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The Medical War
British Military Medicine in the First World War
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Main description:

The Medical War describes the role of medicine in the British Army during the First World War. Mark Harrison argues that medicine played a vital part in the war, helping to sustain the morale of troops and their families, and reducing the wastage of manpower. Effective medical provisions were vital to the continuation of the war in all the major theatres, for both political and operational reasons.

The Medical War is divided more or less evenly between an analysis of medicine on the Western Front and selected campaigns in other theatres of the war, principally Mesopotamia, Gallipoli, Salonika, East Africa, and the Middle East. It explores preventive medicine and casualty disposal and treatment, attempting to view these not only from the perspective of medical personnel but also from that of commanders, patients, politicians, and the general public. In providing this wide-ranging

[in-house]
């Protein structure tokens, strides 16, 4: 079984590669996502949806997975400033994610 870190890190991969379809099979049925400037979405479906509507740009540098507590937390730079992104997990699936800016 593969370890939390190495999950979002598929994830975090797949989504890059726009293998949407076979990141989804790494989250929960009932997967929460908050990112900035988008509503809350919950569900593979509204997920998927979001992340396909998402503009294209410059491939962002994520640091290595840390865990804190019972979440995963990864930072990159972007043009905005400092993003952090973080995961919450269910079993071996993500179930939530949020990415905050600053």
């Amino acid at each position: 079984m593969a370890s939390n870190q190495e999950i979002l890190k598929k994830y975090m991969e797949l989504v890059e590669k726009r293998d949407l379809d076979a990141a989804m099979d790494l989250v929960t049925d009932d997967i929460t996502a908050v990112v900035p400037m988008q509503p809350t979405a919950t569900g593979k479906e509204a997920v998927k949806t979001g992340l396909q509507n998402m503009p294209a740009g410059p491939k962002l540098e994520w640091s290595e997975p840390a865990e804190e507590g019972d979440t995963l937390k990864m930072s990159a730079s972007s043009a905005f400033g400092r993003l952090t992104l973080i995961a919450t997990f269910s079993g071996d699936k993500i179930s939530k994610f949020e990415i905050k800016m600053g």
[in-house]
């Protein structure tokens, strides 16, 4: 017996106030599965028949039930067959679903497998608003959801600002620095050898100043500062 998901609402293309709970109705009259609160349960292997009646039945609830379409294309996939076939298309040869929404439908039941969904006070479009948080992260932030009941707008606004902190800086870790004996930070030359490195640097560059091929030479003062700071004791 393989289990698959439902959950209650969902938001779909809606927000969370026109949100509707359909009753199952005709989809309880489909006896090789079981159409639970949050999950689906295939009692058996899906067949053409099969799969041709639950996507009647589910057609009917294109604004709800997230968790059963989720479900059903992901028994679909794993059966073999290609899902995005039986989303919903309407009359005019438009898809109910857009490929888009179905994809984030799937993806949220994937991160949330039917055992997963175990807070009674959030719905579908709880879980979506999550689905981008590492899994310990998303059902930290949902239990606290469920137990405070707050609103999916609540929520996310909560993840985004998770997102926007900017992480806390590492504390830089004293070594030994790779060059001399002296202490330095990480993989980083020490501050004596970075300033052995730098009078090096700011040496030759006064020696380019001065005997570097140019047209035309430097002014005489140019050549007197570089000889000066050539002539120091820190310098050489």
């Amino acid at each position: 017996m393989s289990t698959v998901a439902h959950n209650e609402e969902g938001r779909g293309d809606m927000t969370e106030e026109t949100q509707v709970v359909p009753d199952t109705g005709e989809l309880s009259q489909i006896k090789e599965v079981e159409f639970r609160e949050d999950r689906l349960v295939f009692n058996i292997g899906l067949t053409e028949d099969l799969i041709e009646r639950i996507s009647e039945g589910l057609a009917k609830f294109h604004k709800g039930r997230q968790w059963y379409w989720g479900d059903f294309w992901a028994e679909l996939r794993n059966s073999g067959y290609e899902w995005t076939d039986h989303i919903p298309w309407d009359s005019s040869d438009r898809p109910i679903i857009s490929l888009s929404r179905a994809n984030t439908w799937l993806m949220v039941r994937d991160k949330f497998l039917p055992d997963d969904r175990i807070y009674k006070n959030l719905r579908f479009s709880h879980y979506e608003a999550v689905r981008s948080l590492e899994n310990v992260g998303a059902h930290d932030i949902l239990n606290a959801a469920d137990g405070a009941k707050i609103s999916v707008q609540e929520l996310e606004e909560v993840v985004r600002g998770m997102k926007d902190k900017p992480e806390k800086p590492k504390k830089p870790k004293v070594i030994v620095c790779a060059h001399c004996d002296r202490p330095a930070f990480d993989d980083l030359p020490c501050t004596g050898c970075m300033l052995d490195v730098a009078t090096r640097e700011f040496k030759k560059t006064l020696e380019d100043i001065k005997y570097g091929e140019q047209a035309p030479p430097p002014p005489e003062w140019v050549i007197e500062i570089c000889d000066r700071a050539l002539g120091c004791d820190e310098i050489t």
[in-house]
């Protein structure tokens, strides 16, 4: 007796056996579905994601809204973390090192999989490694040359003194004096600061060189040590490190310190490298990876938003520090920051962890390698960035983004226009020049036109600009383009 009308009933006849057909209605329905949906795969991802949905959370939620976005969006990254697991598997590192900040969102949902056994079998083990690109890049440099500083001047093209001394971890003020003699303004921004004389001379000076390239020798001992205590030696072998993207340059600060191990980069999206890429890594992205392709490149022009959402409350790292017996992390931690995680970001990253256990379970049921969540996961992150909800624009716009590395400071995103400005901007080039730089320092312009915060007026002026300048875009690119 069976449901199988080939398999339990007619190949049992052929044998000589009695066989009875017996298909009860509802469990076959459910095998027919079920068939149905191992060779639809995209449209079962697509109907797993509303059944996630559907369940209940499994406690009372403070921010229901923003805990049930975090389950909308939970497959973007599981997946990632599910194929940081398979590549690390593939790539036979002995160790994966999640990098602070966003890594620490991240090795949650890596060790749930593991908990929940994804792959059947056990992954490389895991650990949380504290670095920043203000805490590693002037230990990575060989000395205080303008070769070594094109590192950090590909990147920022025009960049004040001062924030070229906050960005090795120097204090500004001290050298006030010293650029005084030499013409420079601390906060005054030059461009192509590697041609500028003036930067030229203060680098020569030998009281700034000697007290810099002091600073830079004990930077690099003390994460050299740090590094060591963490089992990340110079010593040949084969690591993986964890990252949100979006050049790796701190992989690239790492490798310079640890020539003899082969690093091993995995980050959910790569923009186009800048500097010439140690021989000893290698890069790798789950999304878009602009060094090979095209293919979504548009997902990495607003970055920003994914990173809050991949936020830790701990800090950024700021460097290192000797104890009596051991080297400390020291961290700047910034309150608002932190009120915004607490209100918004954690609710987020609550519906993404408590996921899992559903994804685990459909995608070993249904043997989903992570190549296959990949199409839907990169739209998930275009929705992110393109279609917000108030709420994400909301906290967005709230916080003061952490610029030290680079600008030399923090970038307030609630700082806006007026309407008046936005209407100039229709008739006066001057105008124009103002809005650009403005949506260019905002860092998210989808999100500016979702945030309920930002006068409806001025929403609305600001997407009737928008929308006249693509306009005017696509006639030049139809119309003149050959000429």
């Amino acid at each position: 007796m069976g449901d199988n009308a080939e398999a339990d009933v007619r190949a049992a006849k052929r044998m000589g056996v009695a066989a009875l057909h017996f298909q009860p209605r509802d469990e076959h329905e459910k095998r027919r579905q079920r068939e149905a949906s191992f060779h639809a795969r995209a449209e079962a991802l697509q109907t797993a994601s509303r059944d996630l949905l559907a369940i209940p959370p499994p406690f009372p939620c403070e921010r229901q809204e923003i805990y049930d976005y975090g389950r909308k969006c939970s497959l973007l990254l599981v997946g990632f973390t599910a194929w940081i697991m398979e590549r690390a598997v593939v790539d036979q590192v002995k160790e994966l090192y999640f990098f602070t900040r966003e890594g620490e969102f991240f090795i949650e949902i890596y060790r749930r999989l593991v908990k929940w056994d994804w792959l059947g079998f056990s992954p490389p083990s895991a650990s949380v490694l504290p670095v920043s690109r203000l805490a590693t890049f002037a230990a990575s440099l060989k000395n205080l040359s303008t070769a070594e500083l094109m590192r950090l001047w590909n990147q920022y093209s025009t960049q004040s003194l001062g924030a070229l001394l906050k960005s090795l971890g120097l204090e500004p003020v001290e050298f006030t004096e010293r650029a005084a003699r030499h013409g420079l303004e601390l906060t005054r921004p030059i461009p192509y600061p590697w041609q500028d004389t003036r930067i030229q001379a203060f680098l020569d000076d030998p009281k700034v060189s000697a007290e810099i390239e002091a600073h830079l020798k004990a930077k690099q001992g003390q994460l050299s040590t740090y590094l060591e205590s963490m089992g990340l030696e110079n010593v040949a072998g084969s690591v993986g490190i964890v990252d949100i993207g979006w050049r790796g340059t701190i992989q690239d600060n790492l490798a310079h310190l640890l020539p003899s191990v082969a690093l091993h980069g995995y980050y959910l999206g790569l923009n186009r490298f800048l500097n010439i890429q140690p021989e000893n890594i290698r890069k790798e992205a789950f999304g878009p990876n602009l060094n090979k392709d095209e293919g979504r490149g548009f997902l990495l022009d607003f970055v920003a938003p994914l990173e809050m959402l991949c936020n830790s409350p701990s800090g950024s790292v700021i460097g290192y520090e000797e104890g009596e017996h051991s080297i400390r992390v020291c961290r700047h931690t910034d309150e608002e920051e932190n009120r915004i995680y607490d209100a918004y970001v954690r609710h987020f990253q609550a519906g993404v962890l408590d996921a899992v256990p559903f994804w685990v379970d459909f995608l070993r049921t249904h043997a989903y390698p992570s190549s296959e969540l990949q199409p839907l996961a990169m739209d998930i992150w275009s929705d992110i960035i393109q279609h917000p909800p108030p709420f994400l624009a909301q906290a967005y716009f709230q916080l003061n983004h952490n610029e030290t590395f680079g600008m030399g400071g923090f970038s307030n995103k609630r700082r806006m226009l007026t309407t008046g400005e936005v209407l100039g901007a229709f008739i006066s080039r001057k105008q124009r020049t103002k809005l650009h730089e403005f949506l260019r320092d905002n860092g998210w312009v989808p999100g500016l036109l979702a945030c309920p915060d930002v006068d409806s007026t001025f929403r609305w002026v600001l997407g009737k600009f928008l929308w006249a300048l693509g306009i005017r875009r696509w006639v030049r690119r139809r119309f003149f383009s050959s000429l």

geographical and thematic coverage of medicine, The Medical War is unique among books on medicine in the First World War. It also differs from existing work in considering the British Army's medical responsibilities for non-British troops and labourers, principally those of the Indian Army and various
colonial labour detachments.


ISBN-13: 9780199575824
Publisher: Oxford University Press (OUP Oxford)
Publication date: October, 2010
Pages: 364
Dimensions: 163.00 x 241.00 x 28.80
Weight: 702g
Availability: Manufactured on demand
Subcategories: General Issues


Average Rating 

Harrison has a keen eye for societal, political, circumstantial and ideological influences on medical policy ... he makes perfectly clear the enormous importance of medicine and healthcare in general for waging (a victorious) war ... an excellent book. the story Harrison tells is compelling and will be immensely useful to future scholars of medicine and the First World War.